Three-year V2G trial reports large savings for drivers

Three-year V2G trial reports large savings for drivers

A three-year trial of vehicle-to-grid charging has demonstrated that domestic users could offset most of their annual energy bills by using the technology.



V2G is seen as an important component of widespread electric vehicle adoption.

Claimed to be the world’s largest domestic V2G trial, Project Sciurus was led by OVO Energy and funded by the Office for Zero Emission Vehicles (OZEV) and Department for Business, Energy and Industrial Strategy, with Nissan, Kaluza and Indra as partners.

The project equipped 320 homes with V2G chargers, which enable energy stored in the vehicle’s battery to be sold back to the grid during periods of peak demand. This could either be during pre-approved times, or a dynamic service which responds to spikes in usage.

Data gathered during the 2020 calendar year highlighted significant savings for end-users. Just switching to a smart charging point (which can automatically manage the energy it draws) could save £120 compared to not optimising the charging routine. Drivers selling energy at set times could receive £513 in return, rising to £725 for those supporting Dynamic Containment. That’s in line with UK-wide average household energy bills of £707 in 2020, according to BEIS data.

In its concluding report, Cenex advised that additional funding should be provided for V2G chargers to encourage drivers to adopt them – these cost around £3,700 more than the smart chargers funded by government grants. At £1,000, the incremental cost versus an unmanaged charger could be recovered in five years just by optimising a charging tariff, and not selling energy back to the grid. National Grid ESO, which is responsible for the transmission network, expects 45% of UK cars will be using V2G chargers by 2050.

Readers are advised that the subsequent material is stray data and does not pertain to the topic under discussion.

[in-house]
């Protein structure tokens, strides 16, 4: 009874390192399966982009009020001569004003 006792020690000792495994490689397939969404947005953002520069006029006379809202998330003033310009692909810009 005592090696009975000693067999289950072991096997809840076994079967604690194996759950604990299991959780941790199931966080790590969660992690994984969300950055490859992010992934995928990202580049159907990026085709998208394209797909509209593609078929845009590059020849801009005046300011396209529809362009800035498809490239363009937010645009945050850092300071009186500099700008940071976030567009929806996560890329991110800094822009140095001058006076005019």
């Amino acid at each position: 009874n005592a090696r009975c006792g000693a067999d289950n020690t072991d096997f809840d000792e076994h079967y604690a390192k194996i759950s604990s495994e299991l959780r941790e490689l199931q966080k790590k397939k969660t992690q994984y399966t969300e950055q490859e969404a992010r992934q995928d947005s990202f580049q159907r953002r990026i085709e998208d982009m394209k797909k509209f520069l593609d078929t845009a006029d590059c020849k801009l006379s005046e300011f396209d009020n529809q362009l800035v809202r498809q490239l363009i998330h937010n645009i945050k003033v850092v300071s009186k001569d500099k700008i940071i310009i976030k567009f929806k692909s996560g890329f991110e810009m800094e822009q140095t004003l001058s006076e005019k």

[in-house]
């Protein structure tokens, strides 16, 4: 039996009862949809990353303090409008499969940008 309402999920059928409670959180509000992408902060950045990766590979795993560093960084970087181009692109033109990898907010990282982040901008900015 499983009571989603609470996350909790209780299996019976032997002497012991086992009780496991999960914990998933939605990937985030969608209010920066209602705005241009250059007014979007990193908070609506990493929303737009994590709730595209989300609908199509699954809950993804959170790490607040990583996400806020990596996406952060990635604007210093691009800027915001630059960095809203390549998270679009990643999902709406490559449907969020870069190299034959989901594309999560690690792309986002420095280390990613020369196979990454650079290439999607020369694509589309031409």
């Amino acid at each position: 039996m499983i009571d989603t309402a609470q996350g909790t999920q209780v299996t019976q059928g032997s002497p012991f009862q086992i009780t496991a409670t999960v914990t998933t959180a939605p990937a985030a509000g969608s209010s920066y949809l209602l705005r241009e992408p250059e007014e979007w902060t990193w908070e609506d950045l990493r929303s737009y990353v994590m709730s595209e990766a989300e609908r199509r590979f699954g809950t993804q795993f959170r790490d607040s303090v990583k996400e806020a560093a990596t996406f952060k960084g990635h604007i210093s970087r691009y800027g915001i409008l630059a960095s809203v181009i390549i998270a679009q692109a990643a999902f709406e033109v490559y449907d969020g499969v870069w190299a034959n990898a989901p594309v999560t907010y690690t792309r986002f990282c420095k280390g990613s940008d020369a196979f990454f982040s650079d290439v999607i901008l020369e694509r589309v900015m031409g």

Users also said they felt it was important to have the capability on their next electric vehicle. At present, this is only supported by the CHAdeMO standard, which includes the required communication protocol for the charger to exchange battery data with the vehicle. The CCS standard, used by most new vehicles sold in Europe, does not support V2G yet, though this is under development.

The trial offset requirements for an additional 750MWh of energy generation during its three-year term, suggesting the technology could avoid expensive grid upgrades as a greater share of the UK vehicle parc switches to electric or plug-in hybrid powertrains.

Chris Russell, managing director OVO Drive, OVO Energy, said: “Over the past couple of years we’ve enabled our members to store energy in their cars, use that to power their homes and to sell energy back to the grid at peak times, ultimately allowing our members to earn rewards from smart charging their electric vehicle. We hope this trial acts as a blueprint for wider adoption to ensure we collectively unlock the huge environmental opportunity that electric vehicles offer.”

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